The Covid-19 vaccine has already saved thousands of lives – and if you haven’t had it yet, it’s not too late.
The arrival of a new variant – Omicron – has made it more important than ever that we all pitch in. In particular, the booster jab is vital, offering more protection against Omicron than the first two doses.
It’s understandable that some of those who have not yet had their booster jab want to know more before saying yes to a vaccination. So we spoke to a host of medical experts to answer the questions you might still have.
I’ve already had two doses of the Covid-19 vaccine: am I not protected enough?
The new variant of Covid-19 is highly infectious and spreading fast – so it’s more important than ever for you to get vaccinated.
A booster will strengthen your protection from serious illness from Covid-19 and give you the best possible defence – for you, your family and friends, and those you care about. The extra jab brings your protection against symptoms from Covid-19 infections up to almost 90 per cent.
“It is important to get your booster to give you the best possible protection against the virus and should significantly reduce your risk of serious illness and hospitalisation. Unjabbed people are eight times more likely to be hospitalised than those who have had both doses and a booster.” – Professor Mahendra Patel OBE
Of course, vaccination also strengthens the immune system against the effects of so-called “long Covid,” too.
I had a second dose of the vaccine not that long ago. Isn’t it important to wait?
Medical experts have made clear that they believe it is absolutely safe to have your booster jab after a three-month gap from your second jab. Dr Farzana Hussain likens it to the jabs that babies have to up their immunity against diseases that have been around for far longer.
“Anybody who’s got a baby will think we give our babies an injection for DTP – diphtheria, tetanus, and whooping cough – at two months, three months and four months – only a month between them,” the east London GP said.
“Just like we protect our babies from lots of infections by giving them injections with a four week gap, we’re protecting ourselves against what is a new virus. It’s no different to what we do to babies,” she continued.
You can get a Covid-19 booster vaccine three months after your second dose – and 28 days after any Covid-19 infection.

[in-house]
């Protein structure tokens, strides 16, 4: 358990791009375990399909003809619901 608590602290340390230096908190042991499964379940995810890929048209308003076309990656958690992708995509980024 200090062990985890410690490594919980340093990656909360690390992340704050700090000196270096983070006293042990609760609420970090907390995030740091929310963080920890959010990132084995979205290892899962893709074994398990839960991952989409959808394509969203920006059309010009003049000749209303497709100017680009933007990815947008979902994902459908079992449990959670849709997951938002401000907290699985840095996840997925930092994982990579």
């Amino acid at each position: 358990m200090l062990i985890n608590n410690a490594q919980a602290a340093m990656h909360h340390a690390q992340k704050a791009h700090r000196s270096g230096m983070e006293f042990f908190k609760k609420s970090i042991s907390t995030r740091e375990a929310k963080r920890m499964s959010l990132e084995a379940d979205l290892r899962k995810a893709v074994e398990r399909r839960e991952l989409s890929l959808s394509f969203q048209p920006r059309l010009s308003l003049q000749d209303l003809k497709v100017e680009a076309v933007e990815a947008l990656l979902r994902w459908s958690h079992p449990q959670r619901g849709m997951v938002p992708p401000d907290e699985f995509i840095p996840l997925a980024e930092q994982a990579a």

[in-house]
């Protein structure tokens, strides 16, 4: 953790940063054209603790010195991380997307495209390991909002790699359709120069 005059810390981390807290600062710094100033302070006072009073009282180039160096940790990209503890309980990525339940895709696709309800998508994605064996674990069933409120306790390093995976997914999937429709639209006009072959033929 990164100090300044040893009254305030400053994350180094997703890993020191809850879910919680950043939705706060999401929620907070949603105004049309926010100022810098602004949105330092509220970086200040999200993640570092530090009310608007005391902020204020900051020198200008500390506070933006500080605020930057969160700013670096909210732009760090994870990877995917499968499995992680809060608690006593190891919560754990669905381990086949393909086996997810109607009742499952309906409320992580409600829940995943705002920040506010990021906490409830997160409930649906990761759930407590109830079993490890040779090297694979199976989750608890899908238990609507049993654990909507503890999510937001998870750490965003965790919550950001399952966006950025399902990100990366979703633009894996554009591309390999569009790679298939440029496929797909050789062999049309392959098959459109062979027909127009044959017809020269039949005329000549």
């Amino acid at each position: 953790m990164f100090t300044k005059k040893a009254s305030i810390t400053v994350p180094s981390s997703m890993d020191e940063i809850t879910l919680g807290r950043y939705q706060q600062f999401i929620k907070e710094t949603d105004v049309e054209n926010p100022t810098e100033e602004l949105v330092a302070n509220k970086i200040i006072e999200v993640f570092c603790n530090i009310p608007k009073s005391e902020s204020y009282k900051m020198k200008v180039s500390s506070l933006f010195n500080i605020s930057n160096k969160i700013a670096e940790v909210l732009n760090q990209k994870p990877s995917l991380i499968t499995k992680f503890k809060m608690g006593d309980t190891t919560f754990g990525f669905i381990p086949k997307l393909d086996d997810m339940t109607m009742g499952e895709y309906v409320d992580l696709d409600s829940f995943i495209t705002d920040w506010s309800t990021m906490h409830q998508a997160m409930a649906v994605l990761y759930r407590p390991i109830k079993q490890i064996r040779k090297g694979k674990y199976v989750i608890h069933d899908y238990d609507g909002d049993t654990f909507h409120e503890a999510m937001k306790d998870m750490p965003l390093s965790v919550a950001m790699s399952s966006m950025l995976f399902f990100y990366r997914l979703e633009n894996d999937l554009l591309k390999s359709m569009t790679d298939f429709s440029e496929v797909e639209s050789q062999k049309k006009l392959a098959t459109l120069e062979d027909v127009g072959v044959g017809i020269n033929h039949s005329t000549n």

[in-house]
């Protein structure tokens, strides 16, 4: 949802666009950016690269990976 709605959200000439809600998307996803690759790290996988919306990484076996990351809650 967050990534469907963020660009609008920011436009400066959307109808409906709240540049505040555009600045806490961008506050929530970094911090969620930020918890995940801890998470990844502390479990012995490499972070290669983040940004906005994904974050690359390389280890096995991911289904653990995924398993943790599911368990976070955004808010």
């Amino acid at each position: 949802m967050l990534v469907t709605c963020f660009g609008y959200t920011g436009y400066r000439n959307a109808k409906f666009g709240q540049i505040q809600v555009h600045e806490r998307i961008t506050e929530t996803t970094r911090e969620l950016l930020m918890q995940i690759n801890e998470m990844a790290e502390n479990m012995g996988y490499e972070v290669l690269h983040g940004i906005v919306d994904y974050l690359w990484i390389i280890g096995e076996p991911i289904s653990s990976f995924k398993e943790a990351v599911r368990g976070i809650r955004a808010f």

I have a condition that makes me immunosuppressed and more vulnerable to infection. Is it safe for me?
Dr Hussain says that the Covid-19 vaccine is different from some vaccines because – rather than injecting with a small amount of a virus – these jabs are instead designed to give you, and train, antibodies to any future infection.
“The immunosuppressed feel that because their immune system is weaker, will they then react to the vaccine very badly? Will it be bad for them? The great thing about this vaccine is that it’s not a live vaccine,” she explains.
“A live vaccine has a virus in it – a much weaker amount – but these vaccines are not live vaccines. You can’t get a Covid-19 infection from having a Covid-19 vaccine – it’s not possible.
“So not only is it safe for people who are immunosuppressed, I would say please do not worry you’ll get an infection as it will do the opposite – it’s going to make sure your body builds up its soldiers and knows how to fight infection,” she says.
Indeed, the vaccine’s effectiveness against infection means that some people who are immunosuppressed can get their booster jab sooner. Speak to your GP to find out if you are in that category.
I’ve heard stories about side effects of the jab. Is it actually safe?
Yes, is the short answer. The booster vaccine has been approved by the totally independent Medicines and Healthcare Products Regulatory Agency in the UK – as well as across the world.
Millions of people have already been protected from serious illness by getting vaccinated and they report that if they get side effects at all, they are generally very mild and last for around 24 hours. So even if you experience bad side-effects, it’ll only cost you a day or so – whereas illness from Covid-19 can affect you for much, much longer.